Summary of Vaccine Diplomacy

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Vaccine Diplomacy summary

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The European Union’s coronavirus vaccine challenges have allowed Russia and China to step in with vaccine supplies as a way to promote their commercial and geopolitical aims. Yet for some Central and Eastern European countries, according to policy expert Michael Leigh in this informative analysis, the appeal of working with Russia and China has less to do with their soft power than their ability to stop-gap vaccine shortfalls. Nonetheless, Leigh offers important ideas on how the European Union can counter this shadow diplomacy.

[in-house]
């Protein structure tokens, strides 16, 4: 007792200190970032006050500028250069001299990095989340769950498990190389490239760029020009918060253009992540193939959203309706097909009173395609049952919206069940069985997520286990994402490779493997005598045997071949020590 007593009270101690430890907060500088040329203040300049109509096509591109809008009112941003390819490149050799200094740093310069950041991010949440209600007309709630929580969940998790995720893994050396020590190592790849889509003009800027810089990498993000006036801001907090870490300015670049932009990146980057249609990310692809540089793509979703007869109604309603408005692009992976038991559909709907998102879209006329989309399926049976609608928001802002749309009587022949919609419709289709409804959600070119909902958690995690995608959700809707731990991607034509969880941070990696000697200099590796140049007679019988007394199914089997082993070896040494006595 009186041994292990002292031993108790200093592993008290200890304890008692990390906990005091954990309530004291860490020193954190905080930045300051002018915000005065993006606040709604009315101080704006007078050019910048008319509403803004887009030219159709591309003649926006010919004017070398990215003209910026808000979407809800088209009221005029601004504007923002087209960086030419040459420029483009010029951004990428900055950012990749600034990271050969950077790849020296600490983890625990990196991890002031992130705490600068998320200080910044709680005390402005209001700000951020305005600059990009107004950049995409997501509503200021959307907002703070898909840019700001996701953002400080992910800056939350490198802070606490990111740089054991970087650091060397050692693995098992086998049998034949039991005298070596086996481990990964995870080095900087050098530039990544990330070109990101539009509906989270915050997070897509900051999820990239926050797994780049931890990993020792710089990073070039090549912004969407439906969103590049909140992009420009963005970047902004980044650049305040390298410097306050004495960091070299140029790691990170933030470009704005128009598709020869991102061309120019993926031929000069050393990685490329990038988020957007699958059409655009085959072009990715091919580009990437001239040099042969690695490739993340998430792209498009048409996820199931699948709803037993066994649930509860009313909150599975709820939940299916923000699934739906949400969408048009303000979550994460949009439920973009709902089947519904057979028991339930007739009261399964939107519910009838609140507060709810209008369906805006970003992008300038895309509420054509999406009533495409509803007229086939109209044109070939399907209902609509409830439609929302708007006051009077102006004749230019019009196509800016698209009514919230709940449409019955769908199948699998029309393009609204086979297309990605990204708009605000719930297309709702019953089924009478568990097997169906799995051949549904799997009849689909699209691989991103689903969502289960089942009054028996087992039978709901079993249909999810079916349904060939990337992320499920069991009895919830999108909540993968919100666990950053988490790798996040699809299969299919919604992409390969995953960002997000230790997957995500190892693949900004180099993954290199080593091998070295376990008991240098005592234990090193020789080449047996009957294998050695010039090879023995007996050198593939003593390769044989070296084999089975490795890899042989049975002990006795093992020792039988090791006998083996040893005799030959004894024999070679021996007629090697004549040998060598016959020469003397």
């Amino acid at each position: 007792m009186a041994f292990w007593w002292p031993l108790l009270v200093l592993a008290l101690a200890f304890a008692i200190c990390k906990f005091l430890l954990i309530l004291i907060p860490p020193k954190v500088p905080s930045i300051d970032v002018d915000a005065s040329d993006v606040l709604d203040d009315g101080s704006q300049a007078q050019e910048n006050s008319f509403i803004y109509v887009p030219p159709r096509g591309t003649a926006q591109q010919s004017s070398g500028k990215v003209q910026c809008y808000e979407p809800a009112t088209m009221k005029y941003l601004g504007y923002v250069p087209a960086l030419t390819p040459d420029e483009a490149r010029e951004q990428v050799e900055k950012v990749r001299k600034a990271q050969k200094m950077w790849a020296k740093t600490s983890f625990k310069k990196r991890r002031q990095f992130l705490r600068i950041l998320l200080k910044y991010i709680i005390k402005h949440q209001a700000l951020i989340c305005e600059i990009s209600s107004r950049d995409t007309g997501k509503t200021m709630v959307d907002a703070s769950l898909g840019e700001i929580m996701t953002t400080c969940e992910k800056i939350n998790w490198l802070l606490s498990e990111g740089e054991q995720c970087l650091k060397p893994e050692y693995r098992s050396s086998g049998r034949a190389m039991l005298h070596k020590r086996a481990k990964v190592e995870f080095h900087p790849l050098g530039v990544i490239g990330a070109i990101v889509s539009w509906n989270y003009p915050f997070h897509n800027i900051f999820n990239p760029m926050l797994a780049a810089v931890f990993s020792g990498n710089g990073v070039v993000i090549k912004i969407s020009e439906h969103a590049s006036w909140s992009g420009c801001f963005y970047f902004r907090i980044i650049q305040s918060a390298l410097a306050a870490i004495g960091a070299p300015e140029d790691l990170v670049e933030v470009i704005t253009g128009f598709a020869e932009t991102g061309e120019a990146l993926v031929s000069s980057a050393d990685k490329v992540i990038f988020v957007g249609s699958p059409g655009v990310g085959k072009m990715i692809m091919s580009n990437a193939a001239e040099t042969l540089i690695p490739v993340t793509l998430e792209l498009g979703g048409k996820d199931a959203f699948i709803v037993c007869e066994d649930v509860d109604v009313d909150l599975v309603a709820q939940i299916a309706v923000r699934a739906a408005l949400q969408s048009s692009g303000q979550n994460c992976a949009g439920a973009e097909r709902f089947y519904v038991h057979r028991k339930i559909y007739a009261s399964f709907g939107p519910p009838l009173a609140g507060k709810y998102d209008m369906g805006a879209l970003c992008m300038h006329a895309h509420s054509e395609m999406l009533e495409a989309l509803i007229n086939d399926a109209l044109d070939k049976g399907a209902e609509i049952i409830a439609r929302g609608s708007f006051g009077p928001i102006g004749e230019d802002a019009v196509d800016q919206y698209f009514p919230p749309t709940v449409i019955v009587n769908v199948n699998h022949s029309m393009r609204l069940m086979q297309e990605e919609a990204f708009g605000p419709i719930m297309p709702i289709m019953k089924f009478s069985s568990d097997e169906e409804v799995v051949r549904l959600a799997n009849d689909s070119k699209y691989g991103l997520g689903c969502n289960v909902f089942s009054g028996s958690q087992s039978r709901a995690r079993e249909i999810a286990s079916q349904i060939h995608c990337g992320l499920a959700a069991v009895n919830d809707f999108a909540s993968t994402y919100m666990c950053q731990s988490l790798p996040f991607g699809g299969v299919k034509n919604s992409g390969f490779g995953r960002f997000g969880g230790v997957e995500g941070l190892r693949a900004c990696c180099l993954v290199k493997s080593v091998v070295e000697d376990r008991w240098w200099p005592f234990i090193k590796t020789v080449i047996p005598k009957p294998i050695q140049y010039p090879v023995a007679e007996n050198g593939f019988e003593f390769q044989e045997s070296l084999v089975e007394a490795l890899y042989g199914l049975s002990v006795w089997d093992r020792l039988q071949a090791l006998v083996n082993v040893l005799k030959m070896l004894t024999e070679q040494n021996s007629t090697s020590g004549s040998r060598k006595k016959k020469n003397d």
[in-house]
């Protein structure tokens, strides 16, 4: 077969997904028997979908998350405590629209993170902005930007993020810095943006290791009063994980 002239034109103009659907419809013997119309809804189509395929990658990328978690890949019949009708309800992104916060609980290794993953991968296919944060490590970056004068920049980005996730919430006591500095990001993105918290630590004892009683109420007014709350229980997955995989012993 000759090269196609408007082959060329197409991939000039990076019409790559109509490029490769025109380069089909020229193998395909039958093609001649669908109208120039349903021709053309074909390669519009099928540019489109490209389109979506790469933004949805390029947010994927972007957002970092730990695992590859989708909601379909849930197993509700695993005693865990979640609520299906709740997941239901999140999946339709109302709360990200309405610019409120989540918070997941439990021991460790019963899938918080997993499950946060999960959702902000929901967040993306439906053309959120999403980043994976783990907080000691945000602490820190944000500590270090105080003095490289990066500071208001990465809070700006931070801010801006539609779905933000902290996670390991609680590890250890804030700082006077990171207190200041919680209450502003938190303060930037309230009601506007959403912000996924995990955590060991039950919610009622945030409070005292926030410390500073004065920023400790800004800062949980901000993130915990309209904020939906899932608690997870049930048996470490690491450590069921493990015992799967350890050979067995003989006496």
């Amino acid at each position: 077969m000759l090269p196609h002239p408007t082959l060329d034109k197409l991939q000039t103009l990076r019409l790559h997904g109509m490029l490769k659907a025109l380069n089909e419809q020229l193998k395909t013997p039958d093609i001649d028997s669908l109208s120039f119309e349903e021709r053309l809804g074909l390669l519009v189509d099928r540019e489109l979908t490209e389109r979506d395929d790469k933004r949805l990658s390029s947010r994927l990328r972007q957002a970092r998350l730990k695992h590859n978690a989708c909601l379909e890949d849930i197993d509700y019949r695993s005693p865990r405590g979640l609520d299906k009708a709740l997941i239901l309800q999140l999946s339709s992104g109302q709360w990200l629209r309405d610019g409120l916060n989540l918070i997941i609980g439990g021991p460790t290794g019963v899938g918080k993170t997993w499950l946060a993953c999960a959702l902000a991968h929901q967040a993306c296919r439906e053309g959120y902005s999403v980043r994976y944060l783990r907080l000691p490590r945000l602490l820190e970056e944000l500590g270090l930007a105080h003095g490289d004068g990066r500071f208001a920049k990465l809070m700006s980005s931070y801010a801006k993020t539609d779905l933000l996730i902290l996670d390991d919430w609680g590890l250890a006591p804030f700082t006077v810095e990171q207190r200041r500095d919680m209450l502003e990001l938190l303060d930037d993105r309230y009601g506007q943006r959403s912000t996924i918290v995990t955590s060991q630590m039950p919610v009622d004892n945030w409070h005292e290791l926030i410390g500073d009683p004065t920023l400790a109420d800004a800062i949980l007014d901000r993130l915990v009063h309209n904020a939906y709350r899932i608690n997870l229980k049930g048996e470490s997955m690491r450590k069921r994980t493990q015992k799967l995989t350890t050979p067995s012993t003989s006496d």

About the Author

Michael Leigh is a senior fellow at Bruegel and an academic director at Johns Hopkins University, School of Advanced International Studies.


The European Union’s botched COVID-19 vaccine launch created an opening for Moscow and Beijing.

Delays, low vaccine supplies, delivery gridlocks, communication deficiencies and vaccine safety worries have beset the EU’s vaccination launch. These inefficiencies have opened the door to both China and Russia to rectify supply shortages and burnish their image on the world stage.

China is providing free vaccines to more than 50 countries, along with messages that highlight its scientific, linguistic and cultural achievements while downplaying its human rights violations in Xinjiang...

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